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Image The South Africa-Washington Internship Programme is helping to inspire, prepare and support new generations of leaders for South Africa.

SAWIP is a non-profit youth leadership and service programme that recruits exceptional university students who have a record of leadership and service. It is an extension of the successful 15 year old Washington-Ireland Programme for Service and Leadership (WIP) which was initiated in 2006.

At an event held in South Africa House in London to raise awareness of the programme, successful SAWIP Interns talked about the benefits of the programme and how it has refocused their efforts to give back to South Africa.

Developing Leadership Skills

SAWIP has a vision of a South Africa with strong leaders who have a global perspective and who serve others with humility and integrity and, in so doing, inspire future generations to do the same.

Starting as a pilot in 2007, the SAWIP programme has now been entrenched and is playing a vital role in bringing students from diverse backgrounds, with differing opinions, to participate in a leadership programme which spans six months. During this time they develop a deeper understanding of leadership for service, sharpening their communication, public speaking and critical thinking skills.

SAWIP has a vision of a South Africa with strong leaders who have a global perspective and who serve others with humility and integrity.


Each year SAWIP selects 15 or so diverse students from universities across South Africa for the leadership programme. Over the course of the programme, they find the prejudices that they have grown up with are broken down, enabling them to lead in society in a way that transcends cultural barriers.

Professional Internships

SAWIP enables students from South Africa to undergo professional work experience internships in Washington DC at some of the most prestigious institutions, including congressional offices, government departments, non-profit orgnisations and business and diplomatic offices. During these internships students work in highly competitive environments, learning skills to help equip them as future leaders within South Africa.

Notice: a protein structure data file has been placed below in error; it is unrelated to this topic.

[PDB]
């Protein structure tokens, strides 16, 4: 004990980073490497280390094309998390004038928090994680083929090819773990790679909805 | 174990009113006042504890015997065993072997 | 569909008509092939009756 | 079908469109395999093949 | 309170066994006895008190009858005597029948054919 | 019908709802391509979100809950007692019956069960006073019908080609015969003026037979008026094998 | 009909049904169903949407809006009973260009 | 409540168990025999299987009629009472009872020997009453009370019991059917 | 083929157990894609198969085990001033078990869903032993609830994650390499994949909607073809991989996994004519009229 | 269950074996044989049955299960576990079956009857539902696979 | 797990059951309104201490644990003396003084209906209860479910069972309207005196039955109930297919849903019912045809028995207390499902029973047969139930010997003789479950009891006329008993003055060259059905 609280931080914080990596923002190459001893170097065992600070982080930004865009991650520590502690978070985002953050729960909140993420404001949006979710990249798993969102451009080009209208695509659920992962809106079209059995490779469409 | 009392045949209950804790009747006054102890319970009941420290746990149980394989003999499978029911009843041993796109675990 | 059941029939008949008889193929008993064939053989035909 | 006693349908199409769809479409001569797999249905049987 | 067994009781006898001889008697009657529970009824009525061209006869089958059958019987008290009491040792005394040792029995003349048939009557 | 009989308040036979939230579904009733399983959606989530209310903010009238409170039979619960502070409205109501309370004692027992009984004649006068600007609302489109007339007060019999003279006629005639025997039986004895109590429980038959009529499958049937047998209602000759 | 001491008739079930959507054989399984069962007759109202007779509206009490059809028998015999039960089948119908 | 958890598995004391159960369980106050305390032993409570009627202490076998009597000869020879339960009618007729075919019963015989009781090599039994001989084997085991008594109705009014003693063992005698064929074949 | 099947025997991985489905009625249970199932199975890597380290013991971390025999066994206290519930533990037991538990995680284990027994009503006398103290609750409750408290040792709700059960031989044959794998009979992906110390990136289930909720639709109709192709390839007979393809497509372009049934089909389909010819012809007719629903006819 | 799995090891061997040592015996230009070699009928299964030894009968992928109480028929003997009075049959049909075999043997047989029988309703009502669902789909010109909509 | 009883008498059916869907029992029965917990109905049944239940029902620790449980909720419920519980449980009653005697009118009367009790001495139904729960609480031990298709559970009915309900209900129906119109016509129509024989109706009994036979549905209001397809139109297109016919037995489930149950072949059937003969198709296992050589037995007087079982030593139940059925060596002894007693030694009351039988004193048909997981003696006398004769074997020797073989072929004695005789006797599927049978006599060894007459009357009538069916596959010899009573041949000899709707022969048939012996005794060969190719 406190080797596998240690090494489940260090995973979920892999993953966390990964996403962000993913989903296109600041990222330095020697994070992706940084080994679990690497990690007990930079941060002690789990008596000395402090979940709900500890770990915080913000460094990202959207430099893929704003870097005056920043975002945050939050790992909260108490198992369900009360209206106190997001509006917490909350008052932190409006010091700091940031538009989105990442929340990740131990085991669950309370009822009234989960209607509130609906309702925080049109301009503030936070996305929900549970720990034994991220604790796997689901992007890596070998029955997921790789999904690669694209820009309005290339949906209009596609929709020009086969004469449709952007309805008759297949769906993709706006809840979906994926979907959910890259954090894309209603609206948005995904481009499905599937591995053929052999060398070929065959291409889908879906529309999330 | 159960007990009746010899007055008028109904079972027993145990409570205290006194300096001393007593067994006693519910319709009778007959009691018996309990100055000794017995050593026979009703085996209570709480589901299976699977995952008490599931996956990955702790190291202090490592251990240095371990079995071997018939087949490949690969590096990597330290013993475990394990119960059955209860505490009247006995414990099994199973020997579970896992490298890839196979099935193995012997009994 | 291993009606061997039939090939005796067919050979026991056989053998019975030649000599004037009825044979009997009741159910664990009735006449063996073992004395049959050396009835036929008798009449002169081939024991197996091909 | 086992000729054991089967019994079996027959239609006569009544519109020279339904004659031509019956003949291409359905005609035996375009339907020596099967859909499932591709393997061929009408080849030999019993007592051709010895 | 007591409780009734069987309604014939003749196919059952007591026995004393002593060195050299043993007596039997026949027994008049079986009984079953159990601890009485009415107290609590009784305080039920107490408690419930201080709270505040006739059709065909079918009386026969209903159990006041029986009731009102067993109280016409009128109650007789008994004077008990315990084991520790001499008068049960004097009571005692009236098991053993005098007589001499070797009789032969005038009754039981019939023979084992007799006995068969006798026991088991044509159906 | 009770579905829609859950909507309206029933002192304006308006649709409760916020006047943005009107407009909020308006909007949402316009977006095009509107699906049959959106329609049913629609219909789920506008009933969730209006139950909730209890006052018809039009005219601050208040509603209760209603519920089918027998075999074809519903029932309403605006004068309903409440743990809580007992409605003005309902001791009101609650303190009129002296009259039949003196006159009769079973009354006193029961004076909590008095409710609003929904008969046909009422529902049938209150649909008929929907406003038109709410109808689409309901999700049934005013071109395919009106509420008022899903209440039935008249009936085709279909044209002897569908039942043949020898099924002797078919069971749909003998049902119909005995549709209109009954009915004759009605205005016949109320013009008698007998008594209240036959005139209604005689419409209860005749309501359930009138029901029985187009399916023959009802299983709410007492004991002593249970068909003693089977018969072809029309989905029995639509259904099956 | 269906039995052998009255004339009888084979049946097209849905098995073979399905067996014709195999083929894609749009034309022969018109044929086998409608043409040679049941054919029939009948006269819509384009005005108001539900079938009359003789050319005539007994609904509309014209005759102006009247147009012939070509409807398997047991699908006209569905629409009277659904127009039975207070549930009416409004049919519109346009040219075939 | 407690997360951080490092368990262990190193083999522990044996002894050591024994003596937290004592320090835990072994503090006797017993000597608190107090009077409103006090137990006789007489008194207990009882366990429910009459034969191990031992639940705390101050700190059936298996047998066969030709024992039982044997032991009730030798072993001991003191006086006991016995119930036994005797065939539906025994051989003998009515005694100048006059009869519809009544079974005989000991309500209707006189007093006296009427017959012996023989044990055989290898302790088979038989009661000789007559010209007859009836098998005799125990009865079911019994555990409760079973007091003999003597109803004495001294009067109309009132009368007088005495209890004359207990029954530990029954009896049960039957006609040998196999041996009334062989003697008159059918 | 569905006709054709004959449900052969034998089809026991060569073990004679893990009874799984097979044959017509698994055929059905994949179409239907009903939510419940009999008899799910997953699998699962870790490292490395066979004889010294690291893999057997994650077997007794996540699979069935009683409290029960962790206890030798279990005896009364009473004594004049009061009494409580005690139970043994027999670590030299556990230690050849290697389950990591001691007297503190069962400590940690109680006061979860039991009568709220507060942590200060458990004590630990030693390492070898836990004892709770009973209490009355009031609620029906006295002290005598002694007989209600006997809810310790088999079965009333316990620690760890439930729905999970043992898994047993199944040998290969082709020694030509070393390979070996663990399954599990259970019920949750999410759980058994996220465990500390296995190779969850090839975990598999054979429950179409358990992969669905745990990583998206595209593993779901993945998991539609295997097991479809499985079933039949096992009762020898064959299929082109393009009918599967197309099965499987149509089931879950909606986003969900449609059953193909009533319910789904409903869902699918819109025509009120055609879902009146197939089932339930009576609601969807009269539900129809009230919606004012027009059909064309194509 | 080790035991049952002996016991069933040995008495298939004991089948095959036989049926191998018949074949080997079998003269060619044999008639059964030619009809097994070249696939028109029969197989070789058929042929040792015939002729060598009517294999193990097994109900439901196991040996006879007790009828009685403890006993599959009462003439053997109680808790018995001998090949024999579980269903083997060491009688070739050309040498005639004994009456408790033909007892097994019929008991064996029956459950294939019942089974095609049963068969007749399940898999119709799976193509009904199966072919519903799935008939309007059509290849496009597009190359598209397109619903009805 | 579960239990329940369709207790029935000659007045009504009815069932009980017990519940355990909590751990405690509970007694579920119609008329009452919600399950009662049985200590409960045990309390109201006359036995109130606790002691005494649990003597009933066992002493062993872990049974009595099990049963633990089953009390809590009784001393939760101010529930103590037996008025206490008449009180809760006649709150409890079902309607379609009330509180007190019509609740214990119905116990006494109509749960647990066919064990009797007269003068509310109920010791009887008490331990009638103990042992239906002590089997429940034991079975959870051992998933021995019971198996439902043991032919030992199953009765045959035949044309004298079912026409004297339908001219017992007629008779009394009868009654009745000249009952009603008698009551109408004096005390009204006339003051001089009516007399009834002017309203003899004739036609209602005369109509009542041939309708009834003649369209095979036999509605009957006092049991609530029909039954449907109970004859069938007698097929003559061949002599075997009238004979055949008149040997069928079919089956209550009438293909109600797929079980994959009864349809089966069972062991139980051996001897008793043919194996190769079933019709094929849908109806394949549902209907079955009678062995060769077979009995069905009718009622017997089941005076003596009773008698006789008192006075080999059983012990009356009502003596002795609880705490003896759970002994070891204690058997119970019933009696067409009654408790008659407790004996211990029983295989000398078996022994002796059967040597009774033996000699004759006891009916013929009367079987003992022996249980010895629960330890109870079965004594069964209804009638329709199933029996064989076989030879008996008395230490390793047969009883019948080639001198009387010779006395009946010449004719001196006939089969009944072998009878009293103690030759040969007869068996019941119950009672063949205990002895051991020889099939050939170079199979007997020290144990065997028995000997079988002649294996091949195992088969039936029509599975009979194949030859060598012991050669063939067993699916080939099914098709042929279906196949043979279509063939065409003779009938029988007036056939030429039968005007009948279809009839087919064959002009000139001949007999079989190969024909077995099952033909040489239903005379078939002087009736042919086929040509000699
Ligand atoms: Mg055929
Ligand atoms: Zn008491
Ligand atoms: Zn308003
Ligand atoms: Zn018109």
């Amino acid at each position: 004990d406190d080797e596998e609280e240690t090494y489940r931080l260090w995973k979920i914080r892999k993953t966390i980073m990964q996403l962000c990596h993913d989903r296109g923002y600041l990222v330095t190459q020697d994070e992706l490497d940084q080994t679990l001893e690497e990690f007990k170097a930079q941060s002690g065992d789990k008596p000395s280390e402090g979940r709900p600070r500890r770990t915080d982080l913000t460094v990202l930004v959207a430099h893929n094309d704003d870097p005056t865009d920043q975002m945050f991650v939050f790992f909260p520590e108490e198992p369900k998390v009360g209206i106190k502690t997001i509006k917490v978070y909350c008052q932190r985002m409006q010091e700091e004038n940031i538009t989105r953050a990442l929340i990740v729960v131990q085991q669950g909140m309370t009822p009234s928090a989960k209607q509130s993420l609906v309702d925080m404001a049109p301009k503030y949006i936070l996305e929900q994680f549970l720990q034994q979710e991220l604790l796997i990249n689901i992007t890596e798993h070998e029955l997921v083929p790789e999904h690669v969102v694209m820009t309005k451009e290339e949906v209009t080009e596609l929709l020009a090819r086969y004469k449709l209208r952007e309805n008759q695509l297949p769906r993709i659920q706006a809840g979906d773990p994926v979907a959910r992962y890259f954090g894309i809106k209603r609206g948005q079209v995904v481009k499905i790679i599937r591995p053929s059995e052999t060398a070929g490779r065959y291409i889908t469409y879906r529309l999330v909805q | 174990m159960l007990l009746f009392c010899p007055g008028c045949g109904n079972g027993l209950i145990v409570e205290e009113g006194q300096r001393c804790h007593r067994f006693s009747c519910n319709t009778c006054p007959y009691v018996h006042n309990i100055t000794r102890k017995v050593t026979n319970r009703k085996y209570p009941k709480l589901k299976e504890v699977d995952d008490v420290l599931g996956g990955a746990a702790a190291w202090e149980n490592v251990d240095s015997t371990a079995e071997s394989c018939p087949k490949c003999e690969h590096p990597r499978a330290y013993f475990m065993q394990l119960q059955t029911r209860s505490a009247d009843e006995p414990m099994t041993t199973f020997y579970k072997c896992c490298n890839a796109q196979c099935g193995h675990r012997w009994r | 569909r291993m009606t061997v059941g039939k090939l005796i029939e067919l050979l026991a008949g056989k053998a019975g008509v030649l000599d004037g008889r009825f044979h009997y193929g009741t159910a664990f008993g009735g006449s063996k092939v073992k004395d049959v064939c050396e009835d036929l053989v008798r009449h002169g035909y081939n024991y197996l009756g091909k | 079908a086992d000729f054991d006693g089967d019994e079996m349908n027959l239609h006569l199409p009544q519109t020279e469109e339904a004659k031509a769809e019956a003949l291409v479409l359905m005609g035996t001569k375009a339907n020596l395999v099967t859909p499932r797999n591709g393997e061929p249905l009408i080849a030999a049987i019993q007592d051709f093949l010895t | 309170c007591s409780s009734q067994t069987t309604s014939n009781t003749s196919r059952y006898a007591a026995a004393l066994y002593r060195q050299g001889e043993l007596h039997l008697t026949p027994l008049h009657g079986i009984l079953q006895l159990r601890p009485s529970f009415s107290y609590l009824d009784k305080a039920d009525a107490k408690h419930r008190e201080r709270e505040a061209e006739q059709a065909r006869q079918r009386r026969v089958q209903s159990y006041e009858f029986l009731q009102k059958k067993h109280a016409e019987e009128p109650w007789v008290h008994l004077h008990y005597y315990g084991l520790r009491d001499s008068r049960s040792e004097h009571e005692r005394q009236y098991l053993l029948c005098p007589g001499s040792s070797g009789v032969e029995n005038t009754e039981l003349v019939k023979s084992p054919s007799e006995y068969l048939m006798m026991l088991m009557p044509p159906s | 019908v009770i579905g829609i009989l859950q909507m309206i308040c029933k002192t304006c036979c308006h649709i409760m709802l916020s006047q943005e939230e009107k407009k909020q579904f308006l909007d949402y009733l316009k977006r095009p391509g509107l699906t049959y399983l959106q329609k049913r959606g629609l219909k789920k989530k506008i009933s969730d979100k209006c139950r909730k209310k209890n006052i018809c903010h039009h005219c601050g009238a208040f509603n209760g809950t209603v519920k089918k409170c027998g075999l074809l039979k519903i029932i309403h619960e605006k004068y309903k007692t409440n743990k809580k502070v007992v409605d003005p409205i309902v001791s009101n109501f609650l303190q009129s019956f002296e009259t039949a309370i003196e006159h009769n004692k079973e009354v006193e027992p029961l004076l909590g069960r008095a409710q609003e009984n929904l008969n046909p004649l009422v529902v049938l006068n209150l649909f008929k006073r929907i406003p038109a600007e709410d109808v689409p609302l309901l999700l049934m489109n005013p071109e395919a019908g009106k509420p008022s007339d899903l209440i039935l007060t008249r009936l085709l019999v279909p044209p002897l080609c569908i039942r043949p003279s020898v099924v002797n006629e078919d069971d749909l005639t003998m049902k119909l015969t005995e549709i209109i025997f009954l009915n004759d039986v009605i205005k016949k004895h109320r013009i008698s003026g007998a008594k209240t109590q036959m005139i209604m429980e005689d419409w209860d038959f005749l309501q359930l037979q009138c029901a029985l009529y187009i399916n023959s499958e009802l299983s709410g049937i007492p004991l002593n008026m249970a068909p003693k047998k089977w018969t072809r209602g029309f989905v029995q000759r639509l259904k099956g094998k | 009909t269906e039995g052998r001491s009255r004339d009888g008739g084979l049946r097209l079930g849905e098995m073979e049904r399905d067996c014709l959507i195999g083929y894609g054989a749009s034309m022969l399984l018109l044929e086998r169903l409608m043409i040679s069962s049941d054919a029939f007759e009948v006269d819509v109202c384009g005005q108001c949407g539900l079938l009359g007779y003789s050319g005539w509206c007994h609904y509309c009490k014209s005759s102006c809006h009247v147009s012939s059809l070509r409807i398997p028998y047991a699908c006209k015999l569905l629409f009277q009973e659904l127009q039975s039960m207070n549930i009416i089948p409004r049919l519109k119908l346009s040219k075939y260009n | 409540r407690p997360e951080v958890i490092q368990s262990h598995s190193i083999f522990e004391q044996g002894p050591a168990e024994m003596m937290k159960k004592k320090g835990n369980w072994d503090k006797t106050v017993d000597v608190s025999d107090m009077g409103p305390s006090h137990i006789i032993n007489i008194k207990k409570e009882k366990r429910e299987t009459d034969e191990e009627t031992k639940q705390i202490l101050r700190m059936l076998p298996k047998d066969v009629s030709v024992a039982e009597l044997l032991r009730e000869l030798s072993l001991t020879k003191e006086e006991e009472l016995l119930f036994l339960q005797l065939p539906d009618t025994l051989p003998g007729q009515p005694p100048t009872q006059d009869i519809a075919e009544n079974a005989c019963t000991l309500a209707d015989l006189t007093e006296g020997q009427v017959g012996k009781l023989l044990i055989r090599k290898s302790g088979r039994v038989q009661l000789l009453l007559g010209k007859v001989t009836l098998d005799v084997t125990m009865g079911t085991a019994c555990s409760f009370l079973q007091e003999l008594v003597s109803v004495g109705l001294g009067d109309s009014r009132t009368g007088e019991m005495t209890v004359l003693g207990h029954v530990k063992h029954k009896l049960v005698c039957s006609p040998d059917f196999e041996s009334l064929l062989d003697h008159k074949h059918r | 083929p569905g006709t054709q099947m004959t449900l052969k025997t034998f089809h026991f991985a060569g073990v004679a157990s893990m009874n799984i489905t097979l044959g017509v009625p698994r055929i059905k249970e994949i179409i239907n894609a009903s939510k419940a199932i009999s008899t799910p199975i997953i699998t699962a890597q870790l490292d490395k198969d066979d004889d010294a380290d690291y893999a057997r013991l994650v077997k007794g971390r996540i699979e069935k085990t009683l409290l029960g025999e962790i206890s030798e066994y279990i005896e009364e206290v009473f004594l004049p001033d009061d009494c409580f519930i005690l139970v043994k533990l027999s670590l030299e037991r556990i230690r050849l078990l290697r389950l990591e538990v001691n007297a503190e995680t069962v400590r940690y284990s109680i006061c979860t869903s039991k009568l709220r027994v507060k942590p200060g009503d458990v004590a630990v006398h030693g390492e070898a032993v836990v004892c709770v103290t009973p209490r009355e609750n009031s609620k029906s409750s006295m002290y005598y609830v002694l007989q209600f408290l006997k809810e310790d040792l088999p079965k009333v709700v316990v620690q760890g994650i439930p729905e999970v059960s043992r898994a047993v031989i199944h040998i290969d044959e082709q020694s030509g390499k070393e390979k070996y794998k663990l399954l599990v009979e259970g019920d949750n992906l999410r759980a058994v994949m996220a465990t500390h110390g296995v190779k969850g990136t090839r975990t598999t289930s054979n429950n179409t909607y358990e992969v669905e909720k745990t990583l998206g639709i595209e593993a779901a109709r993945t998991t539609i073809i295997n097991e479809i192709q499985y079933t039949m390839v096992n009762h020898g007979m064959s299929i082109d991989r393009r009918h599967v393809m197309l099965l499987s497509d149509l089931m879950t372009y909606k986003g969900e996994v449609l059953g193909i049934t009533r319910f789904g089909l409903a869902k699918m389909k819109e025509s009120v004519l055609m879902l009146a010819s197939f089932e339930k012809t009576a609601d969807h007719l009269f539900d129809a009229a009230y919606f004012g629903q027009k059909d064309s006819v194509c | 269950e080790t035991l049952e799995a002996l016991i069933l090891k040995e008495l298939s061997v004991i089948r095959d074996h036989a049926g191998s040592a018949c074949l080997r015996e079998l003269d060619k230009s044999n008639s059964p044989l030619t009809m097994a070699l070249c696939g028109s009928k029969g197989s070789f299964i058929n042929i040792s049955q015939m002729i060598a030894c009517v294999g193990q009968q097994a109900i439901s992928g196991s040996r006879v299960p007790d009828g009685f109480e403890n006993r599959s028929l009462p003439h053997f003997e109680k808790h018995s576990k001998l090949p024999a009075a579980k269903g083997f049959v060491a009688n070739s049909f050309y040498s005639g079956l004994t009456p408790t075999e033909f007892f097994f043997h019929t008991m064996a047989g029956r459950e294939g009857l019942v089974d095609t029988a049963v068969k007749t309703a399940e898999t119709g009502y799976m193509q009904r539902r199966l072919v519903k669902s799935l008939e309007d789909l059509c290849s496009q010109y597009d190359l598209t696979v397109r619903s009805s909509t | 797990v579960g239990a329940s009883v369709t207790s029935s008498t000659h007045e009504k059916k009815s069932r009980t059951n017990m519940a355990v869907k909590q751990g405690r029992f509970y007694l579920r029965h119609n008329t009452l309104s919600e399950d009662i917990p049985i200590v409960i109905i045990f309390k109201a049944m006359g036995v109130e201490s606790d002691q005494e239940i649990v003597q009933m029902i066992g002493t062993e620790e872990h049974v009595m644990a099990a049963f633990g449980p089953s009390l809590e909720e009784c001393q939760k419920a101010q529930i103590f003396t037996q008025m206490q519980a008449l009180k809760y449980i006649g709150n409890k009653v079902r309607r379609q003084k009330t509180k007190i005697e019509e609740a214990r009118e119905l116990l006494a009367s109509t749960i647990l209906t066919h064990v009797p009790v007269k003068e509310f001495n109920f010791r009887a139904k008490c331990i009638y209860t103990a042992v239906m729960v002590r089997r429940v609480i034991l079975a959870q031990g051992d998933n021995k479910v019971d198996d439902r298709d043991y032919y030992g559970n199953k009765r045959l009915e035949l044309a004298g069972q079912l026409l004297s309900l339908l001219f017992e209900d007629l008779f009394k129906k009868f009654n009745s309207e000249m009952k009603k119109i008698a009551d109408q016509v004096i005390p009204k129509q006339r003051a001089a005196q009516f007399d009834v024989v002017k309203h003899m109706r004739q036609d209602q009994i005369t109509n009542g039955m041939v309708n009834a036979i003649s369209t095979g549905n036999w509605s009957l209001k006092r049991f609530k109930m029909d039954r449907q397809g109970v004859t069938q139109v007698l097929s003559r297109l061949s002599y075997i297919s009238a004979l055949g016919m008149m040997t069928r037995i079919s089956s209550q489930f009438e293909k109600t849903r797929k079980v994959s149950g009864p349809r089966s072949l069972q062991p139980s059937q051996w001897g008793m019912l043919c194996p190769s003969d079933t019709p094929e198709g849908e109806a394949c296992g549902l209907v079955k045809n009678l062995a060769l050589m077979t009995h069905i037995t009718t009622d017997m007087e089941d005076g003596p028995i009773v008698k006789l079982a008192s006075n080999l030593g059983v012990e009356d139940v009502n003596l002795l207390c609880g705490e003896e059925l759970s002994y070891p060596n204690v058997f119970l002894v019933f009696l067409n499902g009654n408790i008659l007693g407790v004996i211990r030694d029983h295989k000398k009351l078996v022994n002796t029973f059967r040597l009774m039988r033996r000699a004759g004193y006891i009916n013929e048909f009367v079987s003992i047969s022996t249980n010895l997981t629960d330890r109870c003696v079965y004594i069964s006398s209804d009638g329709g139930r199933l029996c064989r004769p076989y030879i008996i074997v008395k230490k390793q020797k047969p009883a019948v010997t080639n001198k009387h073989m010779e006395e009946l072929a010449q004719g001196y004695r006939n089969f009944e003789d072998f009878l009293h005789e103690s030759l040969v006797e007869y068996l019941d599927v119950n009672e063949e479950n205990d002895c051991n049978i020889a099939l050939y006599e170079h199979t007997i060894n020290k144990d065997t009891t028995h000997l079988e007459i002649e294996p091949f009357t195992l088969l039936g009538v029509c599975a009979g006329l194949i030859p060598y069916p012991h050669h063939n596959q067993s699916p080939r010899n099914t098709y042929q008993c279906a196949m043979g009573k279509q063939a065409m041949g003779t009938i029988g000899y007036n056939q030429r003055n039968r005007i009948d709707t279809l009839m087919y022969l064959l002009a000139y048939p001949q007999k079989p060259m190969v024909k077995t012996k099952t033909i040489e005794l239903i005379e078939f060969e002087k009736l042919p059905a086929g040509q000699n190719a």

Community service is also heavily emphasised in order to promote active citizenship and students are required to perform 30 hours of individual community service with a project of their choice both prior to leaving for Washington DC and as part of a SAWIP team project on their return home.

"Our lives were inexplicably changed and deeply impacted by this programme," said Emma Margetts, an alumnus of the 2009 programme who spoke of her experience with SAWIP.



An intensive and rigorous selection process was followed by the six month leadership programme which included two months in Washington. Living with a host family also helped to extend her cultural education.

As part of an alumni network that continues to lead through service, SAWIP participants are "bonded for life", said Margetts, in a group that transcends racial and socio-economic boundaries. Instead there is only one denominator – passion, with a commitment and drive for the betterment of the country.

"I am more proudly South African today than I have ever been," she says. Instead of thinking of money as the problem, change has to come from within, from our human capital, she added, "and that is exactly what SAWIP is."

Project South Africa

"All of us are committed to Project South Africa," said Sabelo Mcinziba, another 2009 SAWIP alumnus.

Image "As a young nation recovering from a long history of racial conflict, we would be profoundly mistaken to think that a political victory is enough for us to unwind the damage of apartheid," he said.

Mcinziba spoke of the need for a psychological transformation within South Africa, given the deeply entrenched separation, fear and misunderstanding of each other that apartheid engendered.

"In South Africa we know of each other, but we know each other on a very limited basis," he explained. "If we merely tolerate people, we have no time to love them."

SAWIP, he said, employs a simple but far from simplistic approach by making students learn through exposure to people and places they would otherwise not have come across. These encounters challenge them to think differently, not only of others but also of themselves; for as they get to know others, they also get to know themselves.

"All the clouds of separation that engulf us in South Africa fall away."

"In South Africa we know of each other, but we know each other on a very limited basis. If we merely tolerate people, we have no time to love them."


"Looking at South Africa from the outside, you start seeing that the way out is not too difficult," he observed.

On his return from Washington, Mcinziba gained an internship in the South African parliament serving with the Africa Desk in the International Relations Unit, and is clear about the requirements of a SAWIP alumni.

"The South Africa part of the programme is a programme for life in that we have to demonstrate what we mean by a post-SAWIP family. We don't talk change; we do change. Change is most effective when it begins in the mind; not by tolerance, but by love and understanding."

For more information on information on how to apply to the South Africa-Washington Internship Programme: www.sawip.org
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